Reaching out to relatives in times of estrangement

I'm trying to sit down and write an email to one of my relatives after avoiding replying to her for a while. I'm a little scared.

I wrote previously about how my therapist said I was taking on roles that I don't need to take on. I don't remember the term she used, but basically I'm acting like the delegated "sufferer" in the family, in a way. See, as much as I would absolutely love the feeling of being part of a strong extended family, I've purposefully avoided talking to some of them more than necessary. Perhaps even less than necessary. My T said that there's no reason for me to do this. My relatives are adults, for one thing. For another--my dad is irrational and personality disordered. No matter what I do, I can't affect his behavior. And no matter what I do...I can't always be the protector.

I know it's learned behavior. Kids often think it's their fault when bad things happen. They try to do things as if it could control their world...even when it doesn't. That's why some kids think that they caused their parents to divorce, or they caused a relative to die. I thought that if I figured out how to correctly respond to my father's fluctuating moods, I could keep him happy. For the longest time, I thought I was responsible for his happiness. And I thought that I could protect my little siblings by figuring out how to work around his moods.

That continued well after I was disowned.

There are no blueprints on what you should and shouldn't do with your extended family when your immediate family has fallen apart. I made my choices for two reasons: to protect myself, and to protect my siblings. It's easy enough to protect myself, emotionally. Not having any contact with my abusive father nor my enabling mother has allowed me time and space to begin healing. It's much harder to protect the little ones.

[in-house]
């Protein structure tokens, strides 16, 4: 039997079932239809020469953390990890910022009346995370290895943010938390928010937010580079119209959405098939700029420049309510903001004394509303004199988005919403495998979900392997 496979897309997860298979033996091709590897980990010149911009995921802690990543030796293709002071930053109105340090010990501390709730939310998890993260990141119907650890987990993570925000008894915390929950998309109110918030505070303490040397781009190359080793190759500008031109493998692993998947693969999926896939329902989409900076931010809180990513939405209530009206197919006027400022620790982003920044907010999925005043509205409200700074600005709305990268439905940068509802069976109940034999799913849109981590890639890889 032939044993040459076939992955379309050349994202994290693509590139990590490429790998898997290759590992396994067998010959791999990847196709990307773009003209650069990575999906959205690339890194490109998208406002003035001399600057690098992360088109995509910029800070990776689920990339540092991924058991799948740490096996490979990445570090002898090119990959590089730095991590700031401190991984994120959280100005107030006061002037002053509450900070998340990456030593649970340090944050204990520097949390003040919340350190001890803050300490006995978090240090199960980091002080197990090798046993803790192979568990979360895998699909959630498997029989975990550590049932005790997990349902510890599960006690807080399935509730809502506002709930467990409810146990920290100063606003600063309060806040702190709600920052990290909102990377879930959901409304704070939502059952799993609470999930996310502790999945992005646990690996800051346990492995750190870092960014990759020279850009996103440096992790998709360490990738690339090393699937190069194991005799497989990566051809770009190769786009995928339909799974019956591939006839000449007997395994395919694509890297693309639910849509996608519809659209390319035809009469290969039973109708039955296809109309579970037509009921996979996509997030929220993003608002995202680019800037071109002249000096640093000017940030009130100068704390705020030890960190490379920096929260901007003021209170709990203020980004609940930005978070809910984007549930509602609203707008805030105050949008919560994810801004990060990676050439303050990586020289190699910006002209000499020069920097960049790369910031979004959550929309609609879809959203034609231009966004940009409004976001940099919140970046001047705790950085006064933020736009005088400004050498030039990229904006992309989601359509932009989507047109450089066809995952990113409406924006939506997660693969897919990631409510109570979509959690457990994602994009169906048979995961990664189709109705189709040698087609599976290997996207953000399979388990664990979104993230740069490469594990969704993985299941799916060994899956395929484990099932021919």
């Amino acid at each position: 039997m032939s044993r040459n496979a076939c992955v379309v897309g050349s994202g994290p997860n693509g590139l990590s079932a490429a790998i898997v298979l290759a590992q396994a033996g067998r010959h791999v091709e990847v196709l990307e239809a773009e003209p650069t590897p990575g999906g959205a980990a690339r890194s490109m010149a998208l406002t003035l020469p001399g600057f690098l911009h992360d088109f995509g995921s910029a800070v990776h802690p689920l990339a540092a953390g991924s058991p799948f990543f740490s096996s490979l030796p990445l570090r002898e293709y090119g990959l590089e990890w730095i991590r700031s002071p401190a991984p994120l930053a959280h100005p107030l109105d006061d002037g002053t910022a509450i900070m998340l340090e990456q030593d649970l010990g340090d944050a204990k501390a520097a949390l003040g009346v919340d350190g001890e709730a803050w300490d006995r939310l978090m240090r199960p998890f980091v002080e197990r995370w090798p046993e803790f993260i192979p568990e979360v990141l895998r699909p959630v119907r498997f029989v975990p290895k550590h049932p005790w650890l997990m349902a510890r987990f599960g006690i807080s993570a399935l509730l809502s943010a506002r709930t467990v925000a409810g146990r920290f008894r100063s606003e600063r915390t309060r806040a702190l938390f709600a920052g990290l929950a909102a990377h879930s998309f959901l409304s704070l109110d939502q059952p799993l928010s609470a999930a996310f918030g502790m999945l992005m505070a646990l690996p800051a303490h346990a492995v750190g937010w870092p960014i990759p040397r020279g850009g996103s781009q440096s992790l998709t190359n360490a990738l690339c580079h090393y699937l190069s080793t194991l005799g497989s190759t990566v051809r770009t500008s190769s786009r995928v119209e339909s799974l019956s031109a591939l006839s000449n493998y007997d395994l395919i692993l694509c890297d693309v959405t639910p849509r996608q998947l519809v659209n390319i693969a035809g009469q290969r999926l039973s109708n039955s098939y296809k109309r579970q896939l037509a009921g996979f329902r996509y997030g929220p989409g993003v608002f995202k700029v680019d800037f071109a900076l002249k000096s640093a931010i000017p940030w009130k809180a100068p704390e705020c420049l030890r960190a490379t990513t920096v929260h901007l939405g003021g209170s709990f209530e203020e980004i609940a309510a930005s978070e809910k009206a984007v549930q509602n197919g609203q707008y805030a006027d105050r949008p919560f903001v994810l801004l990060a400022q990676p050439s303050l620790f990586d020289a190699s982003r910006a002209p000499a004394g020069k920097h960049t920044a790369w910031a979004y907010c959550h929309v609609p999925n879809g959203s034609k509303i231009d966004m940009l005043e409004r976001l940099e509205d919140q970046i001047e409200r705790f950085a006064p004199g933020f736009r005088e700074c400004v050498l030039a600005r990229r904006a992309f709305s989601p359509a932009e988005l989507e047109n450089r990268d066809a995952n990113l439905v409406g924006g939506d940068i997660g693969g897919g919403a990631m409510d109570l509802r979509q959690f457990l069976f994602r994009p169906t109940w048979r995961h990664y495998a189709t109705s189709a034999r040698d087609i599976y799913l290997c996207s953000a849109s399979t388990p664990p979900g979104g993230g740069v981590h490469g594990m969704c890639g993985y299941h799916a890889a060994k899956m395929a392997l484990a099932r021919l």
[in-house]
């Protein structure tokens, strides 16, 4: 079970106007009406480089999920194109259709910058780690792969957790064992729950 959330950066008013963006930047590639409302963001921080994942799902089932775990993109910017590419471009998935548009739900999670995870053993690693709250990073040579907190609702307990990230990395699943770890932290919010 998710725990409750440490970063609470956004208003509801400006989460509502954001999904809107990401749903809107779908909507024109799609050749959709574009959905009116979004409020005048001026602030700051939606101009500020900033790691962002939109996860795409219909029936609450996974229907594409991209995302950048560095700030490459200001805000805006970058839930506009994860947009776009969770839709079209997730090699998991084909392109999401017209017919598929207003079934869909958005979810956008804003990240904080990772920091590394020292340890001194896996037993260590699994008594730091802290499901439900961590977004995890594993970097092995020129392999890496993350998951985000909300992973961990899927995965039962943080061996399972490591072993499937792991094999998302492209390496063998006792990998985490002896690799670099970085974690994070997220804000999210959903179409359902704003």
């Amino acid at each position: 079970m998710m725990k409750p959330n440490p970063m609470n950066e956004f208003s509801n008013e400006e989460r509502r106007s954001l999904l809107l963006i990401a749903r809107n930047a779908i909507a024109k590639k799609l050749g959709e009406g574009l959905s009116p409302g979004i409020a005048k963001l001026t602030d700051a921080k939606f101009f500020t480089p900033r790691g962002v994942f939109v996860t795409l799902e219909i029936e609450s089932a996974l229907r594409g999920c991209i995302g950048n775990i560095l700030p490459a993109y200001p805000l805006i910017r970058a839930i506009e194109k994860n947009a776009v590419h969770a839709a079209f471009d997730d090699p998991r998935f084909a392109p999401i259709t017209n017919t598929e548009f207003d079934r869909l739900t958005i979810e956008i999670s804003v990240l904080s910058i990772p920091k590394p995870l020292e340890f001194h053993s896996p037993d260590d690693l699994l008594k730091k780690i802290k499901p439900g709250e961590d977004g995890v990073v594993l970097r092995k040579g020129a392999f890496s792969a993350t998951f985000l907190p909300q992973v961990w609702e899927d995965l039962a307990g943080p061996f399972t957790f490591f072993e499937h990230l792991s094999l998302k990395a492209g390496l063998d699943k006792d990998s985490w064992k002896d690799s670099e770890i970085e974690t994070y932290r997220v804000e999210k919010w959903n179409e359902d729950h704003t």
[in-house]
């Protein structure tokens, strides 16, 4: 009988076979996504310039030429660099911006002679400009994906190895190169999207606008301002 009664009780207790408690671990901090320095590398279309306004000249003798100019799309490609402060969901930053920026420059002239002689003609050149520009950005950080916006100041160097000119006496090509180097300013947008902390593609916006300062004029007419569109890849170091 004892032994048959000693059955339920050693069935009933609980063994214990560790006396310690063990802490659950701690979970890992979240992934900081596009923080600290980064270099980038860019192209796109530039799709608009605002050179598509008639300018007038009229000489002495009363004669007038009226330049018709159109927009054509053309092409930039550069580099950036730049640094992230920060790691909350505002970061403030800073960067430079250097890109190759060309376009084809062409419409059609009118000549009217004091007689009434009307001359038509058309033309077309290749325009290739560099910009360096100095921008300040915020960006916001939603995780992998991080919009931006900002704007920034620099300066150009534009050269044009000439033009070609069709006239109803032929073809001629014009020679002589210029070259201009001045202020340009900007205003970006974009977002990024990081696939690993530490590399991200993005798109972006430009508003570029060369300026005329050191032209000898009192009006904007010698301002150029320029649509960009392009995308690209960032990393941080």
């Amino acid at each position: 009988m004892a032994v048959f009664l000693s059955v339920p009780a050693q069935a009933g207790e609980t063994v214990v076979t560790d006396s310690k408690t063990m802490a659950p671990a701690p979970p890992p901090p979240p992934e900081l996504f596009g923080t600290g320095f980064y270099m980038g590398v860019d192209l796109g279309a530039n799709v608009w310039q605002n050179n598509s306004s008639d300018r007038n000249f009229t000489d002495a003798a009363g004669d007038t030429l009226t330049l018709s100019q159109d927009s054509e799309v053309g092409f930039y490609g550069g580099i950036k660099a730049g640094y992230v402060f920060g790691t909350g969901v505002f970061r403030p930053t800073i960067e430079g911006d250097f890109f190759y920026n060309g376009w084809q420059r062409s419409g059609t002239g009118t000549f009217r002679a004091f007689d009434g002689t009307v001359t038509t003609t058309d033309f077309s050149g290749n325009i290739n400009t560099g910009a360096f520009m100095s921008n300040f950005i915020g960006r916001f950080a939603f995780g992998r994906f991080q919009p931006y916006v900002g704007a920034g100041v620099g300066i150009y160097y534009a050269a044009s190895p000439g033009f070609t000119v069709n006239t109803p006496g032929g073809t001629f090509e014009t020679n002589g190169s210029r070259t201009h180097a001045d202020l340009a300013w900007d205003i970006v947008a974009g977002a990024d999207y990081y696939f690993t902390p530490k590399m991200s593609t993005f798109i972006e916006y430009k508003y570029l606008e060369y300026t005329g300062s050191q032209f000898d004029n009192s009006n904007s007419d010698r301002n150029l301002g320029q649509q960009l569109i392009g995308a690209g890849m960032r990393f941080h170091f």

I tried to protect them by demonstrating my best effort of "normal" whenever dad wasn't home. This includes forgiveness and non-over-reaction. And no rage. Absolutely no rage or anger. Sure, I got upset sometimes--but I did NOT want to perpetrate my dad's abuse. And I tried to show unconditional love. If dad raged at them and spanked them heavily, I would try to sneak into their bedrooms, hug them, and give them encouragement. I let them know that it's not them, it's him.

Ultimately, I knew I had to move out. I felt awful...I still feel awful for having "abandoned" my siblings and my dog. But I thought that maybe by being on my own, even keeping in good contact with my family, I could begin healing. And my apartment could be a refuge for my siblings. I pondered sleepovers and days out with me. Things like that to give them a break, and to give them space to perhaps see that yes, what went on at home, behind the "perfect" facade, was not normal. It was not safe.

So, after I was disowned, I tried to keep in touch with them through cards and simple gifts, until my parents told me to stop. After that, I was afraid that other people might get disowned. Sure enough. One entire set of heart-relatives were. The ones who demonstrated unconditional love and considerable forbearance even when dad was being an ass. My little siblings won't remember them so well. I took it as confirmation that any relatives whom I have contact with will be disowned by dad.

And now I'm afraid it's happening to the blood-relatives now. The low-contact thing isn't working...and now my relatives may be losing both my siblings AND me. It's all wrong. My siblings need all the people in their lives that they can get! It makes me so, incredibly mad at my father. So mad. And at my mother too, for allowing it!

So, because of my T's insight on the issue of contact, I'm going to try to reinstate contact with them. It's so hard to write the email, though. I mean, how do you say,

"I'm sorry, I was avoiding writing to you because I thought it would protect my siblings and help keep you from getting disowned by dad, like the way so and so were disowned. After talking about it with my therapist, I realized that I have no control over what my dad does, and I realized how much no communication is hurting both you guys and me. Could you forgive me? Also, I would appreciate if you wouldn't pass any information along to my parents. Love, Holly."

Or maybe that is what I could say. Along with a few other things to make for a slightly more well-rounded email--like how I know I have a nephew, and like how I'm afraid other relatives might be getting disowned. And like how I'm healing. And like how I miss them.

Filed under: Abuse

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